1. Fun to fly. 1a. Snappy handling in the air. 1b. As fast as possible given other constraints. 2. Environmentally kind. 2a. Fuel Efficient. 2b. Minimal exhaust emissions. 2c. Minimal life cycle impacts during construction, I.E. hazardous waste generation 3. Cheap to build. 4. Two Place (wife said "you spend years building it, I wanna fly it at least once") 5. Reasonably safe.
Basically, the Sonerai met my requirements, and I found a project to buy. But just putting it that baldly belies the agony I went through in my search. Let me list the airplanes I considered:
The Zenair looked like it would fail Criteria 1. The bigger engined T-18, Tailwind and Eze's didn't score high on 2a. I consider working composites, particularly wet layups, losers on 2c. The Avid, Rebel and Pulsar, while inexpensive by kitplane standards, will still chew up at least 20 thousand dollar bills, and that's not cheap on my budget, criteria 3. The Quickie, Starlite, and Hummelbird failed criteria 4. The KR-2 has a truly lousy safety record, killing it's designer among others (although Ken Rand, in my opinion, ran out of the luck he often pushed rather than fell victim to any design flaw). The QII seems to have too high a wing loading given it's low power loading. And the Mini-Master never made it to the kit stage, where it's spiraling price (the twin engines kept getting bigger) would have probably put it out of my reach. The Cygnet looked like it would take forever to finish, and it was a little pokey to boot.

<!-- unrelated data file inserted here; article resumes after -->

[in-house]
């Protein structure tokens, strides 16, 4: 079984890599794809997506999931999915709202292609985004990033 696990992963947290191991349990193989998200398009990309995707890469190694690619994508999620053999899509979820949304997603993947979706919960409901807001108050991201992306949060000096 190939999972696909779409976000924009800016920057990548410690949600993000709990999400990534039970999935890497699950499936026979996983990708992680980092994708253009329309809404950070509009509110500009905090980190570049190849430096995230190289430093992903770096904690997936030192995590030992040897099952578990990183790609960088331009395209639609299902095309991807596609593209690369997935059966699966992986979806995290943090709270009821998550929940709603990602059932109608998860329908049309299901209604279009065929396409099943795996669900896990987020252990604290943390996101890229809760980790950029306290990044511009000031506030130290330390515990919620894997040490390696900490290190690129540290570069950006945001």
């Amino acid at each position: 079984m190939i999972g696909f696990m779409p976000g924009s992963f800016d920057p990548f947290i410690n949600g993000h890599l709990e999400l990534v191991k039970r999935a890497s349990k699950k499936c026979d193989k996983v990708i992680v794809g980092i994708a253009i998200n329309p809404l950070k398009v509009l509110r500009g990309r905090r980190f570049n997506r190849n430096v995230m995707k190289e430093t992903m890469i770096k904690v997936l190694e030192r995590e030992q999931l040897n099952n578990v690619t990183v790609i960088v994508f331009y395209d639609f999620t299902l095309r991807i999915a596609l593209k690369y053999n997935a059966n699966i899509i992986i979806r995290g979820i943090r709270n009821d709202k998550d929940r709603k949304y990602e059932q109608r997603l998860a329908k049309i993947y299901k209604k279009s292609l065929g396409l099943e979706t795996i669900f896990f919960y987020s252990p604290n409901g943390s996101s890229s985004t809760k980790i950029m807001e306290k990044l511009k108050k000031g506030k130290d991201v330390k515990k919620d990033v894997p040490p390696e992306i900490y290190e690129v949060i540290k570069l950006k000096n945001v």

I made these judgements after extensive research. I bought information packets on the planes that were actively being promoted. I called the EAA for their semi-secret safety reports on various designs ($10 apiece as I recall, a sobering read). I subscribed to newsletters of likely prospects. When I had narrowed the field to VW-engined sportplanes, I started looking by combing Trade-a-Plane, the EAA magazine, the newsletters of the types and of EAA chapters. I flew to Arizona to look at a KR-2 project that sounded good, but turned out to have some dubious modifications and workmanship. I priced out what various designs might cost. And I stumbled on the project I ended up buying at an aviation swap meet.
I haven't yet spoken of the Sonerai's many virtues, of which I have MORE to say. Or you can read an expanded version of my RANT on VW-powered homebuilts.